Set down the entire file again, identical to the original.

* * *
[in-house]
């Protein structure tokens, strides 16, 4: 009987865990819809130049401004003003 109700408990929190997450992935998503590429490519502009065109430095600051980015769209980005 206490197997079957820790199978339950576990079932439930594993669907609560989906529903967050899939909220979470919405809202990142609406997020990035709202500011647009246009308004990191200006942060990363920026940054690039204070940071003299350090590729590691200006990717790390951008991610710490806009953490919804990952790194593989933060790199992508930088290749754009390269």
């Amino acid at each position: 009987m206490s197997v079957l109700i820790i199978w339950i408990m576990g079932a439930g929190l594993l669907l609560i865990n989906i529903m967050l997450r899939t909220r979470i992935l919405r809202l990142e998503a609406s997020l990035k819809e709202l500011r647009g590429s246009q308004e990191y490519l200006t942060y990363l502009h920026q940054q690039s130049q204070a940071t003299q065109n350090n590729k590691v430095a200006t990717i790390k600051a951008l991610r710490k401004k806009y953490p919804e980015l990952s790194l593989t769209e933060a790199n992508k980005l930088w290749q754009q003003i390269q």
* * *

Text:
[in-house]
């Protein structure tokens, strides 16, 4: 009987865990819809130049401004003003 109700408990929190997450992935998503590429490519502009065109430095600051980015769209980005 206490197997079957820790199978339950576990079932439930594993669907609560989906529903967050899939909220979470919405809202990142609406997020990035709202500011647009246009308004990191200006942060990363920026940054690039204070940071003299350090590729590691200006990717790390951008991610710490806009953490919804990952790194593989933060790199992508930088290749754009390269």
């Amino acid at each position: 009987m206490s197997v079957l109700i820790i199978w339950i408990m576990g079932a439930g929190l594993l669907l609560i865990n989906i529903m967050l997450r899939t909220r979470i992935l919405r809202l990142e998503a609406s997020l990035k819809e709202l500011r647009g590429s246009q308004e990191y490519l200006t942060y990363l502009h920026q940054q690039s130049q204070a940071t003299q065109n350090n590729k590691v430095a200006t990717i790390k600051a951008l991610r710490k401004k806009y953490p919804e980015l990952s790194l593989t769209e933060a790199n992508k980005l930088w290749q754009q003003i390269q």